addressing reproductive health needs and we feel that it is an
important policy objective in its own right to provide better supports
to pregnant women, regardless of any potential subsequent effect on the
abortion rate. We will therefore be examining, through a series of
issue briefs, a variety of meaningful ways in which we can better
address the needs of pregnant women.

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When a woman says she can’t afford a child, she is not just thinking
of the nine months of pregnancy, the first few months after the child
is born, or even the first few years of life. She is most likely
thinking about the next 18 years—or beyond—and how she will clothe,
bathe, feed, house, nurture, and educate another human being for that
entire period of time.

She may already have one or more children to care for—indeed 6 out
of every 10 women who have abortions are already mothers. She may be
the primary caretaker for a disabled or elderly member of her family.
She may want a family one day but feel economically or emotionally
unprepared to start one now. She may have a partner who is willing to
help raise a child or not. She may be working, unemployed, or trying to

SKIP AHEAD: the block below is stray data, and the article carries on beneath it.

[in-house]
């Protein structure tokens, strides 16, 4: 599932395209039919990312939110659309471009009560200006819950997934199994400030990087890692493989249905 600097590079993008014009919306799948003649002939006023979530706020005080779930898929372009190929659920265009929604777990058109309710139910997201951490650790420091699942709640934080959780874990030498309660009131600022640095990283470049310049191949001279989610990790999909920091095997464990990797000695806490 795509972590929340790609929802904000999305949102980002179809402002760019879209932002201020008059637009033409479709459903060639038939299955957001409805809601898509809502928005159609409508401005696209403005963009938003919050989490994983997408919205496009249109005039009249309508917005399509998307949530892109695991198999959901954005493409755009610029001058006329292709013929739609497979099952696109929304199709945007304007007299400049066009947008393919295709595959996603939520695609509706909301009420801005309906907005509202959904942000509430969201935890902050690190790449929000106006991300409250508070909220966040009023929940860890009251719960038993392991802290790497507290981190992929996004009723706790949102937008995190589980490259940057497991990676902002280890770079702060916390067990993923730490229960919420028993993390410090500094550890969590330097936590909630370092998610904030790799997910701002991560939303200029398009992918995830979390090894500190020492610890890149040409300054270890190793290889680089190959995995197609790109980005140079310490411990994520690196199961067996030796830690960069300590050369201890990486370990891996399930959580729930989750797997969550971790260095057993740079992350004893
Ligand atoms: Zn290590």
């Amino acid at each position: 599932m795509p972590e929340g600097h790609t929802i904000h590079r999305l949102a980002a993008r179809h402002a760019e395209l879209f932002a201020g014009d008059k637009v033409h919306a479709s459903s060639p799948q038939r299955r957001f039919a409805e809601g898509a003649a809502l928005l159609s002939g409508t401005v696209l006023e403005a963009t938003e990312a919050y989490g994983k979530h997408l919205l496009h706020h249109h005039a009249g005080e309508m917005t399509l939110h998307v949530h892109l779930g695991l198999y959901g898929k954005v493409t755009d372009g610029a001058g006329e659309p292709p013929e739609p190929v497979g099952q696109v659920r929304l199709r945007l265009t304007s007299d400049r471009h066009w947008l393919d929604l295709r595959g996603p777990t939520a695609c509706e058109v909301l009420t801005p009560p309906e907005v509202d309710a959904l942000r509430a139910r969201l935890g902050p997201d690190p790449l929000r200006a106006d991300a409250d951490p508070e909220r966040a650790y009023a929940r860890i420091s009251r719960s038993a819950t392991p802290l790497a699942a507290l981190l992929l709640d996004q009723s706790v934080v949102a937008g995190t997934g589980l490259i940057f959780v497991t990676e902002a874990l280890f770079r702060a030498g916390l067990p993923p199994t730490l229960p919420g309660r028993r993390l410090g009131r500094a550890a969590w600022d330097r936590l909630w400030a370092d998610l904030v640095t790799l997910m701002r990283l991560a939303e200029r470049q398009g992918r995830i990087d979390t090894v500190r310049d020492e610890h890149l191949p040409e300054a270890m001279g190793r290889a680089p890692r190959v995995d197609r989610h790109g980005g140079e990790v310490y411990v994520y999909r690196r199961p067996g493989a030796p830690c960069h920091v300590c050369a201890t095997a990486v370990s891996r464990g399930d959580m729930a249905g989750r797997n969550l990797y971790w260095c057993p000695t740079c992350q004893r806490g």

finish her education so she can better support herself and her loved
ones. If working, she may have secure employment, or she may be one
sick day away from a pink slip. She may be in perfect health, have a
chronic illness, struggle with addiction, or suffer intimate partner
violence. She may have health insurance, or she may be uninsured. She
might consider adoption or think it is out of the question.

In short, a multitude of factors may affect her decision to continue
or terminate a pregnancy. And “I can’t afford a child right now” can
encompass a number of these factors. Diapers and formula are clearly
not sufficient. Systematic changes to health care, the workplace, the
adoption system, and others are necessary to have a real effect on the
lives of pregnant women.

Click here to read more from the series.

News Abortion

Anti-Choice Leader to Remove Himself From Medical Board Case in Ohio

Michelle D. Anderson